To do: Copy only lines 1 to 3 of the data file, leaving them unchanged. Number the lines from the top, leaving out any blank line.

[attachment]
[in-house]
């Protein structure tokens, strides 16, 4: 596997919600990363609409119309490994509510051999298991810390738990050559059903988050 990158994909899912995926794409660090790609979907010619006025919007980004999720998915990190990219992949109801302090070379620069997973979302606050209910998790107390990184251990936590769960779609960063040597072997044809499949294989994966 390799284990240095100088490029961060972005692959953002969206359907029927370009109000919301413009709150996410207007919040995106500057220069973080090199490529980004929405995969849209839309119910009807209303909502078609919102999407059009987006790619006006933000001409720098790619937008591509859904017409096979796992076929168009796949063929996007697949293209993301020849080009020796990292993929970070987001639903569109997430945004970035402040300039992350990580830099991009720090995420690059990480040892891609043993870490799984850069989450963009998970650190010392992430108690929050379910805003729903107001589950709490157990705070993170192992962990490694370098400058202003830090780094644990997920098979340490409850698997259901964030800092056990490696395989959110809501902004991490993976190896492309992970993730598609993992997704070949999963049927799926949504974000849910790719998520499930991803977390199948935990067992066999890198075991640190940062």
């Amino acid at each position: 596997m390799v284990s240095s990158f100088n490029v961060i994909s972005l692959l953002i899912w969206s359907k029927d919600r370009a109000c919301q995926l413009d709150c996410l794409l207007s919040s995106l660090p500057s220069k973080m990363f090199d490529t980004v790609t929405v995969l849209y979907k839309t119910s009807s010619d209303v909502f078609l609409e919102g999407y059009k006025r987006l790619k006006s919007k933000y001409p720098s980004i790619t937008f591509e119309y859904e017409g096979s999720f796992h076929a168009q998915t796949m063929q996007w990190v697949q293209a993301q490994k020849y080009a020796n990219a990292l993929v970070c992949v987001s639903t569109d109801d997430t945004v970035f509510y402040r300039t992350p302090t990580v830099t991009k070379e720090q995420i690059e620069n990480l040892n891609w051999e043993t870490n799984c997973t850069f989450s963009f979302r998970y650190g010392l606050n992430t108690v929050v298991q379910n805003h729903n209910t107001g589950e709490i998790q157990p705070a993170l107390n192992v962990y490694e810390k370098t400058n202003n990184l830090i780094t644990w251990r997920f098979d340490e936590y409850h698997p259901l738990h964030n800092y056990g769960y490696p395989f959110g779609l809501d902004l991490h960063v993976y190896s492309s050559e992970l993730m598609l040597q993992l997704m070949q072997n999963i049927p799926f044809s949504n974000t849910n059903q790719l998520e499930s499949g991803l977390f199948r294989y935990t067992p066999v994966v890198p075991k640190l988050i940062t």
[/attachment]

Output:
[in-house]
């Protein structure tokens, strides 16, 4: 596997919600990363609409119309490994509510051999298991810390738990050559059903988050 990158994909899912995926794409660090790609979907010619006025919007980004999720998915990190990219992949109801302090070379620069997973979302606050209910998790107390990184251990936590769960779609960063040597072997044809499949294989994966 390799284990240095100088490029961060972005692959953002969206359907029927370009109000919301413009709150996410207007919040995106500057220069973080090199490529980004929405995969849209839309119910009807209303909502078609919102999407059009987006790619006006933000001409720098790619937008591509859904017409096979796992076929168009796949063929996007697949293209993301020849080009020796990292993929970070987001639903569109997430945004970035402040300039992350990580830099991009720090995420690059990480040892891609043993870490799984850069989450963009998970650190010392992430108690929050379910805003729903107001589950709490157990705070993170192992962990490694370098400058202003830090780094644990997920098979340490409850698997259901964030800092056990490696395989959110809501902004991490993976190896492309992970993730598609993992997704070949999963049927799926949504974000849910790719998520499930991803977390199948935990067992066999890198075991640190940062």
């Amino acid at each position: 596997m390799v284990s240095s990158f100088n490029v961060i994909s972005l692959l953002i899912w969206s359907k029927d919600r370009a109000c919301q995926l413009d709150c996410l794409l207007s919040s995106l660090p500057s220069k973080m990363f090199d490529t980004v790609t929405v995969l849209y979907k839309t119910s009807s010619d209303v909502f078609l609409e919102g999407y059009k006025r987006l790619k006006s919007k933000y001409p720098s980004i790619t937008f591509e119309y859904e017409g096979s999720f796992h076929a168009q998915t796949m063929q996007w990190v697949q293209a993301q490994k020849y080009a020796n990219a990292l993929v970070c992949v987001s639903t569109d109801d997430t945004v970035f509510y402040r300039t992350p302090t990580v830099t991009k070379e720090q995420i690059e620069n990480l040892n891609w051999e043993t870490n799984c997973t850069f989450s963009f979302r998970y650190g010392l606050n992430t108690v929050v298991q379910n805003h729903n209910t107001g589950e709490i998790q157990p705070a993170l107390n192992v962990y490694e810390k370098t400058n202003n990184l830090i780094t644990w251990r997920f098979d340490e936590y409850h698997p259901l738990h964030n800092y056990g769960y490696p395989f959110g779609l809501d902004l991490h960063v993976y190896s492309s050559e992970l993730m598609l040597q993992l997704m070949q072997n999963i049927p799926f044809s949504n974000t849910n059903q790719l998520e499930s499949g991803l977390f199948r294989y935990t067992p066999v994966v890198p075991k640190l988050i940062t």